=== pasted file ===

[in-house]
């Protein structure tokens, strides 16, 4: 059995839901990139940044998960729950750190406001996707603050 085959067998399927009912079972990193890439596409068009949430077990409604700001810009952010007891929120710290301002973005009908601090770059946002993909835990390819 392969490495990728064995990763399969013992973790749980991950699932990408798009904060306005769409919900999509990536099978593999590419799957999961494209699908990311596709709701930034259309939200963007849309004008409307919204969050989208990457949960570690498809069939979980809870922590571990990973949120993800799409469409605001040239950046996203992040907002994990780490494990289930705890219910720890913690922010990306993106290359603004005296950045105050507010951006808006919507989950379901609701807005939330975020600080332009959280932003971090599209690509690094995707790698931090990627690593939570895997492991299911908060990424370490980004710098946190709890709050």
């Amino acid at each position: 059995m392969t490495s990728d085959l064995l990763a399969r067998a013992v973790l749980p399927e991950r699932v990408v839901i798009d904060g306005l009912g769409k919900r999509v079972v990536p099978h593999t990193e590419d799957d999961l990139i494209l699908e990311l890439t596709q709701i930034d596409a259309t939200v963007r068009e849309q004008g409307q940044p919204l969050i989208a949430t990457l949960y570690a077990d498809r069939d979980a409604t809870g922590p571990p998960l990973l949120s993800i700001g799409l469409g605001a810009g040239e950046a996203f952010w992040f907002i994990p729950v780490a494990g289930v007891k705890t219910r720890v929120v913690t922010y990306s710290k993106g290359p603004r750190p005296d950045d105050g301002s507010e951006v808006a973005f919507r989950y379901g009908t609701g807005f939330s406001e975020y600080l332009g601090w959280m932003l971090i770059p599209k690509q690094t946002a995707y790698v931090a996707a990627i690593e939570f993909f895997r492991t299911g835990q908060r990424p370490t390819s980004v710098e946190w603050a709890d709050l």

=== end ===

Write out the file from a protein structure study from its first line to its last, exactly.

[in-house]
């Protein structure tokens, strides 16, 4: 059995839901990139940044998960729950750190406001996707603050 085959067998399927009912079972990193890439596409068009949430077990409604700001810009952010007891929120710290301002973005009908601090770059946002993909835990390819 392969490495990728064995990763399969013992973790749980991950699932990408798009904060306005769409919900999509990536099978593999590419799957999961494209699908990311596709709701930034259309939200963007849309004008409307919204969050989208990457949960570690498809069939979980809870922590571990990973949120993800799409469409605001040239950046996203992040907002994990780490494990289930705890219910720890913690922010990306993106290359603004005296950045105050507010951006808006919507989950379901609701807005939330975020600080332009959280932003971090599209690509690094995707790698931090990627690593939570895997492991299911908060990424370490980004710098946190709890709050």
């Amino acid at each position: 059995m392969t490495s990728d085959l064995l990763a399969r067998a013992v973790l749980p399927e991950r699932v990408v839901i798009d904060g306005l009912g769409k919900r999509v079972v990536p099978h593999t990193e590419d799957d999961l990139i494209l699908e990311l890439t596709q709701i930034d596409a259309t939200v963007r068009e849309q004008g409307q940044p919204l969050i989208a949430t990457l949960y570690a077990d498809r069939d979980a409604t809870g922590p571990p998960l990973l949120s993800i700001g799409l469409g605001a810009g040239e950046a996203f952010w992040f907002i994990p729950v780490a494990g289930v007891k705890t219910r720890v929120v913690t922010y990306s710290k993106g290359p603004r750190p005296d950045d105050g301002s507010e951006v808006a973005f919507r989950y379901g009908t609701g807005f939330s406001e975020y600080l332009g601090w959280m932003l971090i770059p599209k690509q690094t946002a995707y790698v931090a996707a990627i690593e939570f993909f895997r492991t299911g835990q908060r990424p370490t390819s980004v710098e946190w603050a709890d709050l």